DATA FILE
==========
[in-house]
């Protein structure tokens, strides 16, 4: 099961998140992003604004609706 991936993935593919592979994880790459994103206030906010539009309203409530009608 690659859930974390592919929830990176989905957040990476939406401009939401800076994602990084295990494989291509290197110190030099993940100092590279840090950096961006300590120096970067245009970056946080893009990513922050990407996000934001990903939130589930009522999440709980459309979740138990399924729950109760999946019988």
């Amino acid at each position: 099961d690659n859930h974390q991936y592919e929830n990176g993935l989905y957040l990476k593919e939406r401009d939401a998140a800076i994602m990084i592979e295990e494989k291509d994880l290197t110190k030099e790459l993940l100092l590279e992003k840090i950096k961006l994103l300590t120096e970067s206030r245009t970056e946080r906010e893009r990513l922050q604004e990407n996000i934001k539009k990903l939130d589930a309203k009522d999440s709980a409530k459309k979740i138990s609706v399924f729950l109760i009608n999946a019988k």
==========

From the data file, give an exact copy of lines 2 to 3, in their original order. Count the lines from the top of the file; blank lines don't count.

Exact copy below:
């Protein structure tokens, strides 16, 4: 099961998140992003604004609706 991936993935593919592979994880790459994103206030906010539009309203409530009608 690659859930974390592919929830990176989905957040990476939406401009939401800076994602990084295990494989291509290197110190030099993940100092590279840090950096961006300590120096970067245009970056946080893009990513922050990407996000934001990903939130589930009522999440709980459309979740138990399924729950109760999946019988």
């Amino acid at each position: 099961d690659n859930h974390q991936y592919e929830n990176g993935l989905y957040l990476k593919e939406r401009d939401a998140a800076i994602m990084i592979e295990e494989k291509d994880l290197t110190k030099e790459l993940l100092l590279e992003k840090i950096k961006l994103l300590t120096e970067s206030r245009t970056e946080r906010e893009r990513l922050q604004e990407n996000i934001k539009k990903l939130d589930a309203k009522d999440s709980a409530k459309k979740i138990s609706v399924f729950l109760i009608n999946a019988k």